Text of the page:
Nearly 600,000 in New England Still Without Power After Storm

Hundreds of thousands of people were facing power outages on Tuesday that could take days to restore after a sweeping costal storm battered the Northeast with whipping winds and soaking downpours.

Nearly 600,000 customers across New England were without power early Tuesday, according to PowerOutage.us, which tracks the utility industry.

Most of the outages were in Maine, where more than 430,000 customers were affected as of 7:30 a.m. In Massachusetts, mostly along the eastern part of the state, more than 130,000 customers were experiencing a power failure, with about 28,000 more in Connecticut.

National Grid in Massachusetts said in a statement on social media on Monday that it had about 2,000 workers responding to storm damage by clearing trees and repairing electrical infrastructure. While some customers complained about potentially waiting days for their electricity to be restored, the company said it was normal for estimated restoration times to fluctuate depending on work volume, the cause of the damage and other factors.

Central Maine Power said on Facebook on Monday that it also anticipated a multiday restoration effort involving hundreds of line and tree crews. The company said that high winds in the area were preventing some crews from using bucket trucks for repairs.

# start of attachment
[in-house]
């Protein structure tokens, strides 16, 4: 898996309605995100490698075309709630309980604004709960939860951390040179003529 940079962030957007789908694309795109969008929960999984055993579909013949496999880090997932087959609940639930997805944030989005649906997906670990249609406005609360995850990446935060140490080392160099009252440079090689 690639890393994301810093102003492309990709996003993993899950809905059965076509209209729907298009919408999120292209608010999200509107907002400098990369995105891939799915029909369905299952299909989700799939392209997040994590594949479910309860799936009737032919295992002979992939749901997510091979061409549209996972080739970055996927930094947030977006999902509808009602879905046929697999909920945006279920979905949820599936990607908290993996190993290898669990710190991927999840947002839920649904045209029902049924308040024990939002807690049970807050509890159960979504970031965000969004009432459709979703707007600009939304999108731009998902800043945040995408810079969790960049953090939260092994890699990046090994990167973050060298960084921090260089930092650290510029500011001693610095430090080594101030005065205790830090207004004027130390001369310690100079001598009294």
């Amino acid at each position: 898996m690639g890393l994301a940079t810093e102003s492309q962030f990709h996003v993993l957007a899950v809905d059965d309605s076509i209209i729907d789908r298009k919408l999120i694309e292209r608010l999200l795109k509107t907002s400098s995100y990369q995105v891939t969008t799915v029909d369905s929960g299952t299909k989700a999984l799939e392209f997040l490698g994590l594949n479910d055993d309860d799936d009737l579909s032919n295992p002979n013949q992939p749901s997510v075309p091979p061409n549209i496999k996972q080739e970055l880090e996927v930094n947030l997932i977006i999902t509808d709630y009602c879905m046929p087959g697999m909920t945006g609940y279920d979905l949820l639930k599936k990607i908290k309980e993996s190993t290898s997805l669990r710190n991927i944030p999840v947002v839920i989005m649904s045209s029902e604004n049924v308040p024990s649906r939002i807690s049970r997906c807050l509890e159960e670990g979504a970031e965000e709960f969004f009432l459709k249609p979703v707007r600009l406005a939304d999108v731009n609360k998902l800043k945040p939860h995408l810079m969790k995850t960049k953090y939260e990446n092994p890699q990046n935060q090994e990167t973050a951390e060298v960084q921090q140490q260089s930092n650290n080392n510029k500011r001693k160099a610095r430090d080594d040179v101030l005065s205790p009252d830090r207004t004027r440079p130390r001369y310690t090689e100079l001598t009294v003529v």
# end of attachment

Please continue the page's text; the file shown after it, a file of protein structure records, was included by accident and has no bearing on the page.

By Tuesday morning, it was clear that the power outages would continue to disrupt routines for communities across Maine. Dozens of school districts across the state were either closed or were operating on a delayed schedule. Some hospitals continued to face complications on Tuesday, including Northern Light Health, a network of 10 hospitals and more than 100 health care facilities across the state.

A spokesman for the company told WABI 5, a local news outlet, that power outages can cause some patients who rely on electricity for in-home care to flock to hospitals, keeping personnel from attending to those who require emergency care.

The storm also caused damage in Canada, where by early Tuesday nearly 175,000 homes in four provinces were also without power.

The coastal storm, which walloped South Carolina and North Carolina over the weekend, became deadly as it moved north along the East Coast on Monday with damaging winds and flooding.

An 89-year-old man in Massachusetts was killed when the wind knocked down a large tree. In Maine, a 40-year-old man was killed by a falling tree while trying to clear his roof.

At one point, the storm had knocked out power to more than 750,000 customers across New England, New York and New Jersey.

Weather conditions were also so poor that residents in Moretown, Vt., with a population of 1,675, were told to evacuate their homes because of river flooding, according to the local authorities.

Farther south, the storm snarled traffic and disrupted mass transit in and around New York City on Monday. Multiple commuter rail lines operated with extensive delays, as did buses across the five boroughs.

The Verrazzano Bridge, which connects Staten Island and Brooklyn, was also temporarily closed early Monday. When it reopened hours later, tractor-trailers, minibuses, step vans, motorcycles and similar vehicles were banned from using it because of high winds.

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